Utica shale and fracking news
Utica and Marcellus shale web sitesOhio Department of Natural Resources' Division of Oil and Gas Resources Management State agency Web site.
ODNR Division of Oil and Gas Resources Management. State drilling permits. List is updated weekly.
ODNR Division of Geological Survey.
Ohio Environmental Protection Agency.
Ohio State University Extension.
Ohio Farm Bureau.
Ohio Oil and Gas Association, a Granville-based group that represents 1,500 Ohio energy-related companies.
Ohio Oil & Gas Energy Education Program.
Energy In Depth, a trade group.
Marcellus and Utica Shale Resource Center by Ohio law firm Bricker & Eckler.
Utica Shale, a compilation of Utica shale activities.
Landman Report Card, a site that looks at companies involved in gas and oil leases.FracFocus, a compilation of chemicals used in fracking individual wells as reported voluntarily by some drillers.
Chesapeake Energy Corp,the Oklahoma-based firm is the No. 1 driller in Ohio.
Rig Count Interactive Map by Baker Hughes, an energy services company.
Shale Sheet Fracking, a Youngstown Vindicator blog.
The Ohio Environmental Council, a statewide eco-group based in Columbus.
Earthjustice, a national eco-group.
People's Oil and Gas Collaborative-Ohio, a grass-roots group in Northeast Ohio.
Concerned Citizens of Medina County, a grass-roots group.
No Frack Ohio, a Columbus-based grass-roots group.
Fracking: Gas Drilling's Environmental Threat by ProPublica, an online journalism site.
Pipeline, blog from Pittsburgh Post-Gazette on Marcellus shale drilling.
Allegheny Front, environmental public radio for Western Pennsylvania.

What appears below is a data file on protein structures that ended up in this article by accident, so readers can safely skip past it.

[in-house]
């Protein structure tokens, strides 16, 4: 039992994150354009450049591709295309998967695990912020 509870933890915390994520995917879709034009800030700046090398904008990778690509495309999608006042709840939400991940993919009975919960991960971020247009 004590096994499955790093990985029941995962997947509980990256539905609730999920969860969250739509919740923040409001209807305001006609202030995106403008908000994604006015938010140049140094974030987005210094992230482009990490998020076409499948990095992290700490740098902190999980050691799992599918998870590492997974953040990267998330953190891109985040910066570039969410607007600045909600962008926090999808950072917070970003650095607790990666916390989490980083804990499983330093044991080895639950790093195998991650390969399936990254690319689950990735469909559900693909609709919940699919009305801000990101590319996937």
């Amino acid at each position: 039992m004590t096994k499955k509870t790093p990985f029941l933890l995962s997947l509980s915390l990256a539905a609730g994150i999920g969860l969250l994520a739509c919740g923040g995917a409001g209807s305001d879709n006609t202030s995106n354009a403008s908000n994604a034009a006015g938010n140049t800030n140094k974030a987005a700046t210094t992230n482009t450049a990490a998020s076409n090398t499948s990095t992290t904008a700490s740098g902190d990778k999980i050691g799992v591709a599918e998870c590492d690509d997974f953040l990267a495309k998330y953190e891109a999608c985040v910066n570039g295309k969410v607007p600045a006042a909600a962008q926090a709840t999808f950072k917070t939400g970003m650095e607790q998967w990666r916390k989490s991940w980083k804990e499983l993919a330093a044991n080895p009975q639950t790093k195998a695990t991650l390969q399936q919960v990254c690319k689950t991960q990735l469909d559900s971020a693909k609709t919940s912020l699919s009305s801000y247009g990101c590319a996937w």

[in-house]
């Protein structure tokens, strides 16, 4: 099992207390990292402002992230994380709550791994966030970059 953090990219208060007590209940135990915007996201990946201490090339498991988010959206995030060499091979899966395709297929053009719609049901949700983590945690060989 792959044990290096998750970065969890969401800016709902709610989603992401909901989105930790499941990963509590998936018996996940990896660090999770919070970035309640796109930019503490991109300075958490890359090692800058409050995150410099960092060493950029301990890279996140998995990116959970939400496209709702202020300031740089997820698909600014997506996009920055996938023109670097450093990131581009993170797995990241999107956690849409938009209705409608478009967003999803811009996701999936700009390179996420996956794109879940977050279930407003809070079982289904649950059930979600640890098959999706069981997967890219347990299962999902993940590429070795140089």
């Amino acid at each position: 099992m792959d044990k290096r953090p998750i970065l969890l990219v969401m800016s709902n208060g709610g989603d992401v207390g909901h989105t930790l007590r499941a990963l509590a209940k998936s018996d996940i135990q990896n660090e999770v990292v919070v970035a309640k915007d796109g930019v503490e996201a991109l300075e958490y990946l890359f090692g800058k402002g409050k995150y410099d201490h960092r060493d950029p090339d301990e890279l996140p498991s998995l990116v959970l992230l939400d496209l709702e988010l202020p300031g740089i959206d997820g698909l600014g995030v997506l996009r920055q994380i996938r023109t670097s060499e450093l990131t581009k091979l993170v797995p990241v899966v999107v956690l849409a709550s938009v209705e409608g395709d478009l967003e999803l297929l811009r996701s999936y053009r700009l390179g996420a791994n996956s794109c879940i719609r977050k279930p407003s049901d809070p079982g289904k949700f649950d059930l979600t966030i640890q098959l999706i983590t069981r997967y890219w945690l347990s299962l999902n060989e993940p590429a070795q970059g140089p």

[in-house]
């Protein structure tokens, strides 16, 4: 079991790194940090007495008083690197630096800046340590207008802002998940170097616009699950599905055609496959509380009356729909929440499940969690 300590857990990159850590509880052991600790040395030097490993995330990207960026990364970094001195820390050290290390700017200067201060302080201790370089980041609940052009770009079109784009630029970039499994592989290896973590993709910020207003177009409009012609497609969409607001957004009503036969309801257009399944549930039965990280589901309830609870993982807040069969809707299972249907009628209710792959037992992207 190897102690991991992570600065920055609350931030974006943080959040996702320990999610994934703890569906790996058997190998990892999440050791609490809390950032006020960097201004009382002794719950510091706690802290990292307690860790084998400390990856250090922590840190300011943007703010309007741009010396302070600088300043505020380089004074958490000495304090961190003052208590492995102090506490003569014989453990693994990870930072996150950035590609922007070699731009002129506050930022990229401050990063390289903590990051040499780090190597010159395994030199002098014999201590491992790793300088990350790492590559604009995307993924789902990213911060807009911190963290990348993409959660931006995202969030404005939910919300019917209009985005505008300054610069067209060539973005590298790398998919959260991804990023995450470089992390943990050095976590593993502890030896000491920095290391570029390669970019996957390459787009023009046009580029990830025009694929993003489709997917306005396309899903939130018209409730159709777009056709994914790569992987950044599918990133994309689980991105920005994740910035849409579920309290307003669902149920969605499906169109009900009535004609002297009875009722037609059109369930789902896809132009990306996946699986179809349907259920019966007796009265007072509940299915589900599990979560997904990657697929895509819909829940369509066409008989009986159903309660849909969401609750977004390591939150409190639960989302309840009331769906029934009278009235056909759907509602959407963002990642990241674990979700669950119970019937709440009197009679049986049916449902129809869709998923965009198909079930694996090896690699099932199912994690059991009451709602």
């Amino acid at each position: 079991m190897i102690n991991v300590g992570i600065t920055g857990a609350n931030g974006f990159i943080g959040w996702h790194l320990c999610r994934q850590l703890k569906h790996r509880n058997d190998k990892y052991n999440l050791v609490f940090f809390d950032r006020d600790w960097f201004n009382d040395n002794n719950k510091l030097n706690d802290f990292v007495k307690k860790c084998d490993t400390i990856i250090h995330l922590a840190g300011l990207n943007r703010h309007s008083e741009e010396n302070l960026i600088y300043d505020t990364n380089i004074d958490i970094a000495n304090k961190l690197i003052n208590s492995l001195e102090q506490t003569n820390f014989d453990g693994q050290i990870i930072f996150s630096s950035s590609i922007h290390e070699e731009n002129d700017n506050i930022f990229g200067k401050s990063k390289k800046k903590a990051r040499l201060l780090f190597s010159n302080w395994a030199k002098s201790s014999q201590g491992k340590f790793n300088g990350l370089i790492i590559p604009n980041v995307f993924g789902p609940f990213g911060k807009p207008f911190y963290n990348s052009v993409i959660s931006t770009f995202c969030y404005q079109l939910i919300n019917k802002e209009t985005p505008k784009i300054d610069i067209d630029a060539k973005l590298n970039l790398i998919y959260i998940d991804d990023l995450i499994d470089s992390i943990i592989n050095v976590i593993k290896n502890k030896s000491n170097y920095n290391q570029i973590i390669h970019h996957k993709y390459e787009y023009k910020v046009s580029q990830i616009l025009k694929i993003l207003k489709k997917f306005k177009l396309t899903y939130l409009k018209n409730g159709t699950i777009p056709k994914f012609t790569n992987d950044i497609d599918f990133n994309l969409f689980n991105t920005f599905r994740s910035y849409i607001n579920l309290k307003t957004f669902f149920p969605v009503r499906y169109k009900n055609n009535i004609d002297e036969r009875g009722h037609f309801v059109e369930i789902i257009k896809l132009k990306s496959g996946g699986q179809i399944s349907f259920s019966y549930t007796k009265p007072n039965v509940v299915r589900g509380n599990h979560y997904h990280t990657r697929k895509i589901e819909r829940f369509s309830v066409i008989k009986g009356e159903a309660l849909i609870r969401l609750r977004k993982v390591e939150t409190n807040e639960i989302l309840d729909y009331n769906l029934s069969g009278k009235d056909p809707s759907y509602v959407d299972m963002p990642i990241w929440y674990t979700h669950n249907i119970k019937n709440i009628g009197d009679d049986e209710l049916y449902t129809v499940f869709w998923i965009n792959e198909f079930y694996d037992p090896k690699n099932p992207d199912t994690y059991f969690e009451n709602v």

From Columbus Business First and reporter Jeff Bell:
Ohio’s hopes of landing a coveted “cracker” plant and the jobs and capital investment it would generate may not be dead after all.
I picked up on that this week during an interview with Cal Dooley, CEO of the American Chemistry Council, which represents the chemical industry. We were talking about all the investments being made by companies in Ohio because of the Utica shale play, which you can read about in this week’s paper.
I asked Dooley about Ohio’s chances of landing a cracker, a plant that converts ethane, a so-called “wet gas” extracted from shale gas formations, to ethylene, which is used in the production of chemicals that go into plastics, tires and other products. Ohio officials had hoped Royal Dutch Shell Plc (NYSE:RDS.A) would pick the state for its proposed $2 billion cracker plant, but the company said in March it has selected a site in western Pennsylvania instead.
“That’s probably a five-year project,” Dooley said of the Shell facility, “but I can see multiple crackers being built in the region to capitalize on Utica and Marcellus shale.”
Like a lot of people, Dooley thinks big things are headed to Ohio because of the shale play. That includes investments by so-called down-stream companies, such as chemical and plastics manufacturers, that use ethylene in their products and natural gas to fuel their operations.
“Demand (for natural gas) is going to increase,” Dooley told me. “I have no doubt you’ll see development of the Utica and Marcellus shale plays for decades to come.”
Such bullish remarks are the order of the day. Gulfport Energy Corp. (NASDAQ:GPOR) plans to drill 50 wells in Ohio next year, with its CEO calling Utica shale gas a “once-in-a-lifetime play” and a “company changer.” And Chesapeake Energy Corp. (NYSE:CHK) CEO Aubrey McClendon recently said he was “thrilled” by the Utica results so far and his company plans to drill up to 4,000 wells in the next 20 years.